by: Stefan Gleason
Cryptocurrency markets were rattled this week by the abrupt collapse of FTX, a major exchange.
Facing a wave of customer requests for withdrawals, FTX announced it was experiencing “liquidity” issues. Rival firm Binance initially offered to help facilitate an emergency rescue of FTX.
But after some investigation of FTX’s finances, Binance concluded, “the issues are beyond our control or ability to help.”
The “issues” reportedly include widespread misappropriation of funds in client accounts.
FTX had specifically touted itself as a safe and secure platform. It turns out, FTX may have just been playing a confidence game in an industry rife with con artists who lure in suckers with promises of digital riches that are ultimately based on nothing.
Is a Great Reckoning Coming in Crypto Markets?
In the fallout from FTX’s collapse, Bitcoin prices plunged to a two-year low. The leading cryptocurrency is now down 75% from its all-time high.
Bitcoin promoters insist that with blood in the streets, now is a great buying opportunity.
Detractors argue the reckoning in crypto markets is far from over. They say most digital tokens are intrinsically worthless and that confidence, now rapidly eroding, is the only tenuous thing that gives Bitcoin market value.
Of course, Bitcoin has the proven potential to generate explosive moves on the upside. But whether its next big move is to double in price or get cut in half is purely a matter of speculation.
Crypto markets have tended to show a strong correlation to the stock market (the technology sector in particular), but with amplified volatility.
Cryptos have shown less of a correlation with currency and precious metals markets. Even as Bitcoin plunged 25% this week, gold prices gained 2%.
Bitcoin Is Not Digital Gold
Whatever the merits of speculating on or “hodling” Bitcoin, it is no substitute for hard money. “Digital gold” Bitcoin is not!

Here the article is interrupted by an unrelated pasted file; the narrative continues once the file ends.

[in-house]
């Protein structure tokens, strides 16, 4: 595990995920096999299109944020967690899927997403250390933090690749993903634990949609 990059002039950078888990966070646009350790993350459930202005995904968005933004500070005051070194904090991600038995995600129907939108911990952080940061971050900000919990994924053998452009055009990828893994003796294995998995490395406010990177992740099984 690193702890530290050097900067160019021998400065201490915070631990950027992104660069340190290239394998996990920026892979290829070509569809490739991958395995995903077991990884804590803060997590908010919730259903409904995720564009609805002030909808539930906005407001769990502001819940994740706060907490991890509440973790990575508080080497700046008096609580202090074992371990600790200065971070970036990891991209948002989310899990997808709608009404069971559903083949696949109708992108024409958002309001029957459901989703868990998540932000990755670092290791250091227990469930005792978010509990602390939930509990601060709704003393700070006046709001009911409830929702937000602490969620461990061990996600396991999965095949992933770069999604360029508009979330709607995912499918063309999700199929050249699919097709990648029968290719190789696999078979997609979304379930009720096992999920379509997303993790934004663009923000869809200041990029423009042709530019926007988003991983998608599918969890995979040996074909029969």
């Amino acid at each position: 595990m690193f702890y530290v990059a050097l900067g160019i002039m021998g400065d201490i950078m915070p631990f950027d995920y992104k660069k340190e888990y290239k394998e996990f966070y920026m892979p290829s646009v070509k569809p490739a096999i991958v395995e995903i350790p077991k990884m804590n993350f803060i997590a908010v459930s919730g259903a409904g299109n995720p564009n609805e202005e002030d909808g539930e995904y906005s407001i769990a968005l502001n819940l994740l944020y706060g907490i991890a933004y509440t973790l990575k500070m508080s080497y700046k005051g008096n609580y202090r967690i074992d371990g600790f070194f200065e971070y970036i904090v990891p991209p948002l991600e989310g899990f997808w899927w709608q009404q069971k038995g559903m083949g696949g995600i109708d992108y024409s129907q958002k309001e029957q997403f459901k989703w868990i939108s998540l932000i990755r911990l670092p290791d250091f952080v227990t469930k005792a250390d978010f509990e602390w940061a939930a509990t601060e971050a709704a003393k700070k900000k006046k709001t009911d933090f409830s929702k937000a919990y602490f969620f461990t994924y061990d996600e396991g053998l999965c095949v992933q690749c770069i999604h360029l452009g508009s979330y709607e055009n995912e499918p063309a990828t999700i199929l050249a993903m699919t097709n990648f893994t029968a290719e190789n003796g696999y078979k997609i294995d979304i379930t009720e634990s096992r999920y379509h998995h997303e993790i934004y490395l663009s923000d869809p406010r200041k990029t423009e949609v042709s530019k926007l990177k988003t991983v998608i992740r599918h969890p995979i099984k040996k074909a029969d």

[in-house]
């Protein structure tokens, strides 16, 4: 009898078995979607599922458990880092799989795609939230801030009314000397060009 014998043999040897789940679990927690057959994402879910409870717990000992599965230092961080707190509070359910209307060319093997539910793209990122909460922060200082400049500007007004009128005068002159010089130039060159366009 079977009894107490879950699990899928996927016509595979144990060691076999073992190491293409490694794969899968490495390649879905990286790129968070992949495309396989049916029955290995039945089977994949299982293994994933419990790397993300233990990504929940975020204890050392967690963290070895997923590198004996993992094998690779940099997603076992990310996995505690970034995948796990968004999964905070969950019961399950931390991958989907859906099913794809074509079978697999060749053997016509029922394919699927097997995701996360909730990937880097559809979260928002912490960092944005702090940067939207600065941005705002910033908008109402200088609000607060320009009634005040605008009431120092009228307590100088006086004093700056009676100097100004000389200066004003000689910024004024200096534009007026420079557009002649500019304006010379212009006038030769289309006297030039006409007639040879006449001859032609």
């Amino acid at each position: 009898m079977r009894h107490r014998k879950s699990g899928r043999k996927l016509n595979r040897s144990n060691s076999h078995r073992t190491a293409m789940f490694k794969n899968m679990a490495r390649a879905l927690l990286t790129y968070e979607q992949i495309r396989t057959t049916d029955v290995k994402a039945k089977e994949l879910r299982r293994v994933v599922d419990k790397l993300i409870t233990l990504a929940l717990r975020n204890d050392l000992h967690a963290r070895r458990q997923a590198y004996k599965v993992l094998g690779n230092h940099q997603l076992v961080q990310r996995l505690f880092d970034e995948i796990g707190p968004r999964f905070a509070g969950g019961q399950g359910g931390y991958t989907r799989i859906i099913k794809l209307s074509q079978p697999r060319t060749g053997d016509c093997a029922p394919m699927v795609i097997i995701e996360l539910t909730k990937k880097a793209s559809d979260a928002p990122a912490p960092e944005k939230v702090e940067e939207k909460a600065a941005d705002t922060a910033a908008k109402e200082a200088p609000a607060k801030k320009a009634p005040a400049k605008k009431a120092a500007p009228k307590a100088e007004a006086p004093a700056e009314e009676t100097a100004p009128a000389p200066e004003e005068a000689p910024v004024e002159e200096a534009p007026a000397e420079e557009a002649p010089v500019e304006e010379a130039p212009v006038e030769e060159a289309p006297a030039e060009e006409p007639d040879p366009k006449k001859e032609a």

The yellow metal has largely avoided the volatile selling seen in cryptos and equities at times over the last several months.
Although gold prices remain range bound, they have recently started rallying off their lows, breaking above the $1,700/oz level this week. Silver has rallied more strongly, potentially signaling strength to come for gold.
Precious metals held in physical form insulate investors from the counterparty risks associated with digital assets and financial assets.
The collapse of FTX could be the canary in the coal mine warning of broader risks on not only crypto exchanges, but futures exchanges, stock exchanges, and the banking system itself.
The aggressive pace of interest rate hikes by the Federal Reserve and the resulting volatility in debt and equity markets could soon raise liquidity “issues” in and major financial institutions. Any highly leveraged large firm that fails to prepare adequately for rising risk factors could run into trouble suddenly and without warning.
During the financial crisis of 2008, some precious metals investors lost the holdings they entrusted to the financial firm MF Global after it suffered catastrophic losses on risky investments.
Hold Your Metals Personally or in a Non-Bank Depository
The lesson is that – if you don’t want to store your gold and silver personally – core holdings should not be deposited at financial institutions or held without a formal storage agreement, ie a “bailment” arrangement.
When considering storage options, make sure you have direct title to your coins and bars and that they are insured within a highly secure facility that is independent of the banking and brokerage systems, such as Money Metals Depository.
There’s nothing wrong with speculating on cryptocurrencies, penny stocks, or futures with money you can afford to lose if you are so inclined.
But for money you can’t afford to lose, you need to minimize both counterparty risk (the potential for catastrophic loss due to a third party’s failure or malfeasance) and inflation risk (the potential for steady erosion of purchasing power).
It is difficult to avoid counterparty risk with cryptocurrencies if you intend to trade them. It is impossible to predict whether they will appreciate with inflation over time considering the brief and volatile history of the asset class.
Bitcoin cannot be seen or touched in the physical world and cannot be used for barter or exchange without an internet connection.
In the event of an economic crisis or US dollar collapse, which would more reliably retain value: A gold bar and a handful of silver or coins or a Bitcoin along with a smattering of Dogecoin held on some exchange in the digital ether?
The answer is that when hard realities set in, real wealth trumps digital wealth.
If you are looking for an asset class that has stood the test of time, been used by kings and governments to protect their wealth and is recognized all over the globe, then there really is no choice, Gold remains the key asset class to hold for wealth protection and security.
It will be a long time, if ever, before Bitcoin or any digital currency comes close to providing the value that gold does.